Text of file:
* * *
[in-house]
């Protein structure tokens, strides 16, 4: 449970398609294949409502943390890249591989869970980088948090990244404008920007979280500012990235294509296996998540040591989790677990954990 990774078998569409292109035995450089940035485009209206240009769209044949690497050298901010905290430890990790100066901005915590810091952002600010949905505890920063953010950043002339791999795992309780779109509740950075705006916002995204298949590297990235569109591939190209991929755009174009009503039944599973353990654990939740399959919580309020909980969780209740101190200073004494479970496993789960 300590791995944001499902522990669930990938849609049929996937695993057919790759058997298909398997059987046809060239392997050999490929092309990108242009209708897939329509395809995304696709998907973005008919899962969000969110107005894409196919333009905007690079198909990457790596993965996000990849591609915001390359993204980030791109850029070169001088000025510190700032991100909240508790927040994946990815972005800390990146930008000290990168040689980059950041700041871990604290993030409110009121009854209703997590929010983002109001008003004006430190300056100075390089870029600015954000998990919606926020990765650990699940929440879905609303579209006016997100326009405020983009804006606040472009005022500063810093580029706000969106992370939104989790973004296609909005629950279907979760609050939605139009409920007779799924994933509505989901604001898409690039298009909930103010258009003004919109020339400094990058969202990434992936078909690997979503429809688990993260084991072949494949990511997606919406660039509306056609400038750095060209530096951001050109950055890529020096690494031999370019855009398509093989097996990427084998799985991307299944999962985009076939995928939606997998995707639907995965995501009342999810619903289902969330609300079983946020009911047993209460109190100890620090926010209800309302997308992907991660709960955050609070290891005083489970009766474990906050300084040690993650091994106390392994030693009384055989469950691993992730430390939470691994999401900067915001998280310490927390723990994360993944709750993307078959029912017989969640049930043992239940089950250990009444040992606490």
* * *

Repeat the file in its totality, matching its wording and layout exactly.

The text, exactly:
[in-house]
């Protein structure tokens, strides 16, 4: 449970398609294949409502943390890249591989869970980088948090990244404008920007979280500012990235294509296996998540040591989790677990954990 990774078998569409292109035995450089940035485009209206240009769209044949690497050298901010905290430890990790100066901005915590810091952002600010949905505890920063953010950043002339791999795992309780779109509740950075705006916002995204298949590297990235569109591939190209991929755009174009009503039944599973353990654990939740399959919580309020909980969780209740101190200073004494479970496993789960 300590791995944001499902522990669930990938849609049929996937695993057919790759058997298909398997059987046809060239392997050999490929092309990108242009209708897939329509395809995304696709998907973005008919899962969000969110107005894409196919333009905007690079198909990457790596993965996000990849591609915001390359993204980030791109850029070169001088000025510190700032991100909240508790927040994946990815972005800390990146930008000290990168040689980059950041700041871990604290993030409110009121009854209703997590929010983002109001008003004006430190300056100075390089870029600015954000998990919606926020990765650990699940929440879905609303579209006016997100326009405020983009804006606040472009005022500063810093580029706000969106992370939104989790973004296609909005629950279907979760609050939605139009409920007779799924994933509505989901604001898409690039298009909930103010258009003004919109020339400094990058969202990434992936078909690997979503429809688990993260084991072949494949990511997606919406660039509306056609400038750095060209530096951001050109950055890529020096690494031999370019855009398509093989097996990427084998799985991307299944999962985009076939995928939606997998995707639907995965995501009342999810619903289902969330609300079983946020009911047993209460109190100890620090926010209800309302997308992907991660709960955050609070290891005083489970009766474990906050300084040690993650091994106390392994030693009384055989469950691993992730430390939470691994999401900067915001998280310490927390723990994360993944709750993307078959029912017989969640049930043992239940089950250990009444040992606490």